I have 6 of 2.4m x 250mm x 125mm railroad sleepers (ties) and I want to cut them in half so they will be 2.4m x 250mm x 62.5mm

I'm looking for suggestions on the best tool to achieve this, I accurate cuts.

  • My plane is to use them to construct an outdoor table.
    – SPlatten
    Jun 8, 2020 at 13:17
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    Sleepers are heavy lumps of wood that are used under rail tracks, thats exactly what these are. They are very heavy. thomsonsawmills.co.uk/shop/new-sleepers
    – SPlatten
    Jun 8, 2020 at 13:23
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    @isherwood In the UK, it became fashionable about 20 years ago to use old railway sleepers for garden projects because they were virtually indestructable (creosote-loaded) and cheap, because they were waste. Now we're not alllowed to use ones with creosote, and they are far from cheap, so people buy bits of wood the same size and shape. They are sold as sleepers.
    – SiHa
    Jun 8, 2020 at 13:45
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    To summarize the outcome of this fiasco, 1) the term "sleeper" is apparently a regional colloquialism for railway bed timbers, and 2) these aren't actually railway sleepers--they're landscape timbers in roughly the same size, pressure-treated as lumber often is and not as railway timbers are in the U.S.
    – isherwood
    Jun 8, 2020 at 15:22
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    @isherwood in the US we call them "railroad ties", in pretty much the rest of the world, they call them "sleepers", so any "regional colloquialism" is on us Americans. :) TBH, I read "sleeper" but with my misreading of 2.4 meters as 2.4 millimeters, I totally threw out any definition I had of "sleeper" and focused on what I thought the dimensions were, otherwise, I'd have been just as confused as you.
    – FreeMan
    Jun 8, 2020 at 15:40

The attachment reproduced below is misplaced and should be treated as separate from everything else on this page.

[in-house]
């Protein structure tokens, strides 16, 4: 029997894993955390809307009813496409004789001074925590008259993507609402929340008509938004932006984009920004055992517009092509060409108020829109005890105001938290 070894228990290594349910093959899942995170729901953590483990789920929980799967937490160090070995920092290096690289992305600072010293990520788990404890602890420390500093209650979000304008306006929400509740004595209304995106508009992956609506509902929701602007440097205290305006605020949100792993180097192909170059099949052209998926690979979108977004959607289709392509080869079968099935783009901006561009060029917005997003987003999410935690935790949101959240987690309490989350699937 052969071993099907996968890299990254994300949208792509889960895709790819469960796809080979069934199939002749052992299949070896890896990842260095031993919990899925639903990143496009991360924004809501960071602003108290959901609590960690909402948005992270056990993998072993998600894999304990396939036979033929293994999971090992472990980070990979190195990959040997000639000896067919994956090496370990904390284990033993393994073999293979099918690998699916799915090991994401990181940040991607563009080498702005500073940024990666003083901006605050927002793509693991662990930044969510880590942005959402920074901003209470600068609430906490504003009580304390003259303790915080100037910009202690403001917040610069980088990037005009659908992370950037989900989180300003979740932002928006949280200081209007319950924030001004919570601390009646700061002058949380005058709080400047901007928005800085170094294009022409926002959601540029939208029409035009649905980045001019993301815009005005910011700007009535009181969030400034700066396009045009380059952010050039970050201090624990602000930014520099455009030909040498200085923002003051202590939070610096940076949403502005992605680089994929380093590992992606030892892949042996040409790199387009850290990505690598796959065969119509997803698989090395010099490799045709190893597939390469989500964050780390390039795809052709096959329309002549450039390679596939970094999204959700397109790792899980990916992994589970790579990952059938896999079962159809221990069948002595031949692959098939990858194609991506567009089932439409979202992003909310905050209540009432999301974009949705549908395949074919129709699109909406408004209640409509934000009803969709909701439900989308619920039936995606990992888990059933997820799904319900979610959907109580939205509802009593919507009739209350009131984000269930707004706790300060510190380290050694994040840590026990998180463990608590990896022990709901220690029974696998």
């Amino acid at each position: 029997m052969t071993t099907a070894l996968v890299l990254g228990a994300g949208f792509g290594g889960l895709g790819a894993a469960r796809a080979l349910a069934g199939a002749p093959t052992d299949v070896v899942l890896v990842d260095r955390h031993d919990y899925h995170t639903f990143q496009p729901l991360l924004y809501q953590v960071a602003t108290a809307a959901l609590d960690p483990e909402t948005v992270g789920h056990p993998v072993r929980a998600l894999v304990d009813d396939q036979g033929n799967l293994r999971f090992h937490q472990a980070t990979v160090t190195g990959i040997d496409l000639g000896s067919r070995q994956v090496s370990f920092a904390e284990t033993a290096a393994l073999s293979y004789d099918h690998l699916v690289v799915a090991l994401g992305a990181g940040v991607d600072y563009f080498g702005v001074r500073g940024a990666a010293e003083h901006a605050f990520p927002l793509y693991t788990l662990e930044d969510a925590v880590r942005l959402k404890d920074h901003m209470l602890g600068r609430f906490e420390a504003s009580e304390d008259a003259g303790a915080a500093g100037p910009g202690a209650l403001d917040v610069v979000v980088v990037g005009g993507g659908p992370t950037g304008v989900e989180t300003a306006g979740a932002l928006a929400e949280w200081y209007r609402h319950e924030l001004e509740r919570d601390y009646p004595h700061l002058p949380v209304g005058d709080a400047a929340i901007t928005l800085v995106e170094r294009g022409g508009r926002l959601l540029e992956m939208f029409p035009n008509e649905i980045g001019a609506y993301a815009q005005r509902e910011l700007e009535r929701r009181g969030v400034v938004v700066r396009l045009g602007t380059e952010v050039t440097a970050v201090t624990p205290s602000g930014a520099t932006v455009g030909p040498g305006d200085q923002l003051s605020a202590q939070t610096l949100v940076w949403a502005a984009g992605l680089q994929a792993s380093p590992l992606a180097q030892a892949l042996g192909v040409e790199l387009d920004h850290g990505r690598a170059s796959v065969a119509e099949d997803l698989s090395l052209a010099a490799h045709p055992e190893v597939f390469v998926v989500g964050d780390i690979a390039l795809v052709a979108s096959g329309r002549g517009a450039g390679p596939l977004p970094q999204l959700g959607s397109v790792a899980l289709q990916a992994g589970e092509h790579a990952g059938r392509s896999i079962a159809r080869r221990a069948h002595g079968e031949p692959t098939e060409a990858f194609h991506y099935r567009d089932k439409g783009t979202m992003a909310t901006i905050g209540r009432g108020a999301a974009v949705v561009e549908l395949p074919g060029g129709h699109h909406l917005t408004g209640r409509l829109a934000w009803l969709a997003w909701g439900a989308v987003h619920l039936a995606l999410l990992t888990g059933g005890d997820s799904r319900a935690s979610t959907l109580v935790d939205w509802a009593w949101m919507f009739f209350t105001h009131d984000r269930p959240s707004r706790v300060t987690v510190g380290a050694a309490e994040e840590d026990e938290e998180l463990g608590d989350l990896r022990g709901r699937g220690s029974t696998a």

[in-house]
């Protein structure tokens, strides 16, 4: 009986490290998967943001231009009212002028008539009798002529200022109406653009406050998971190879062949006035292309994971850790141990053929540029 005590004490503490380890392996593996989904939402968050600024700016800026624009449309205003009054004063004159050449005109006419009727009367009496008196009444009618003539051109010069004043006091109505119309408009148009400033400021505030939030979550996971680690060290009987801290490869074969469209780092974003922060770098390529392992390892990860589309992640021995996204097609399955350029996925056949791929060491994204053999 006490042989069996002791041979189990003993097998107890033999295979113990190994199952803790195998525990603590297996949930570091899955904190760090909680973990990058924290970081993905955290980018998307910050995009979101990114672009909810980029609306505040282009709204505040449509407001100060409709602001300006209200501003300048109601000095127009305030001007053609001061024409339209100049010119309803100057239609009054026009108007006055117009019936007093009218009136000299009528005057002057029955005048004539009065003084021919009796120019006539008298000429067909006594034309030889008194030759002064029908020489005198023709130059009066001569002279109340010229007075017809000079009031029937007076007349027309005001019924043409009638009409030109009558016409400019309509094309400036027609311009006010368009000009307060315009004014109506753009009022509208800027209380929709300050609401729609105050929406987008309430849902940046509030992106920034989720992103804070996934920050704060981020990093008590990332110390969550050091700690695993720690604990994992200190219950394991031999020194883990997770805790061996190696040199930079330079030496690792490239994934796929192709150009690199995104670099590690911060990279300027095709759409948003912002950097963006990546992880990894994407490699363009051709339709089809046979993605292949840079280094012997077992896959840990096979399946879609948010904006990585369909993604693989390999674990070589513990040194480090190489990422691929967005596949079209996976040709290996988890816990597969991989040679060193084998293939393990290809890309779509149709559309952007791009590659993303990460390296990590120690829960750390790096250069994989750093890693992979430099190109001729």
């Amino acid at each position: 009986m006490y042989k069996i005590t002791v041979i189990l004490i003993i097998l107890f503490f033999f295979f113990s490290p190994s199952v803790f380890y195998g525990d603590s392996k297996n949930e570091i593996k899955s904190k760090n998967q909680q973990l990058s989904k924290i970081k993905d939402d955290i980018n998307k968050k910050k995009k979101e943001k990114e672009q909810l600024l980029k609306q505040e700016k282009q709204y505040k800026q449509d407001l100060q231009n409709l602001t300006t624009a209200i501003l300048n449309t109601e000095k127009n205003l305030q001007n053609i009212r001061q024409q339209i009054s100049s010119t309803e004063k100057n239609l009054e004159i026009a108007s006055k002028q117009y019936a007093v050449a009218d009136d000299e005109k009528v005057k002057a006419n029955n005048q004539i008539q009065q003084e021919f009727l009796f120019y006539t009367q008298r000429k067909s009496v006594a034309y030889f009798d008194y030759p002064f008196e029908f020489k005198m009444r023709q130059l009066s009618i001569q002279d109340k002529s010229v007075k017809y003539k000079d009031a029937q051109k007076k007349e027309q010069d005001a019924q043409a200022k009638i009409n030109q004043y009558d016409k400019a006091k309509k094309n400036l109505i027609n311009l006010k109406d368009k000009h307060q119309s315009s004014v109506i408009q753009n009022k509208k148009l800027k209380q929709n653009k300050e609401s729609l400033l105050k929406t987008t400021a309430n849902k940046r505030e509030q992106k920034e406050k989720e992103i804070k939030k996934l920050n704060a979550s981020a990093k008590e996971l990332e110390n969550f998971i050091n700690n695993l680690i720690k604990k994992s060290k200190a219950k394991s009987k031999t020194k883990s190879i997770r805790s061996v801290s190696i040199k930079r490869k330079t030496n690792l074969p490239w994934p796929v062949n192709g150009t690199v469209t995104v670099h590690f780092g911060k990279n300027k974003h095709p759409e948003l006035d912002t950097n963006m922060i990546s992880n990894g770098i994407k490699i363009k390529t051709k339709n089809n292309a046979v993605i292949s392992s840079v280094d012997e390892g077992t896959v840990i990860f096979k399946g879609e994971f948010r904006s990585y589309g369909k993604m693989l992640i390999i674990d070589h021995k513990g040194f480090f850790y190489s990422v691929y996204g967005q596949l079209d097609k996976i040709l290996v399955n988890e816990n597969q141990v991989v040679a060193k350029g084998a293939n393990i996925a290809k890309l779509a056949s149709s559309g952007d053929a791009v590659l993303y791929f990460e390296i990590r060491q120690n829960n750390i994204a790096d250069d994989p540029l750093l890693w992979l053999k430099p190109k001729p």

2 Answers 2


I initially totally misread this and was thinking the pieces were 2.4 millimeters thick, not 2.4 meters long. To that end, I've removed comments about hand-sawing - that's... impractical for this type of operation. Power tools are the appropriate answer here.

I'd recommend a band saw for resawing operations like this. Generally, band saw blades take a thinner kerf than a table saw will, so if you need each piece to be as close to the 62.5mm as possible, this would probably be your better bet. I believe you'll find it easier to find finer teeth on a band saw blade than a table saw blade, and for cutting a piece that's only 2.4mm thick, you're definitely going to want something with very fine teeth if you're looking for a reasonably nice finish - 2.4mm is in the "thick veneer" range.

Upon my reread of the dimensions in question, you will not be too terribly concerned with a fine-tooth, narrow blade for kerf minimization. You'll want a wide blade for straighter tracking, and few, big teeth for fast cutting in tough wood.

Additionally, you want a 250mm (~10") deep cut. On a normal table saw with a 10" blade (fairly standard in the US, not sure about other locales), you won't actually be able to cut all the way through this depth. A band saw will be your only option. You'll need a big band saw that can handle that depth of cut.

The hand-held circular saw mentioned in the comment to this answer:

  • Will not have the depth of cut you need.
    • The blade is 190mm in diameter, you'll only be able to cut with the 95mm radius, but you don't get full access to that - the depth of cut is only 66mm according to the specs on the page linked.
    • flipping the sleeper over will only get you a partial cut on the other side.
    • You'll still have plenty of wood (250mm - 66mm - 66mm = 118mm) left in the middle that you'll have to cut another way. You're only going to cut 1/4 of the way through your sleeper with each pass!
  • Will not have the control necessary for getting an accurate cut. The sole plate of the circular saw will only have 62 mm (~2.5") to sit on the wood - it will be way too easy to tip the saw, ruining the vertical cut you're trying to make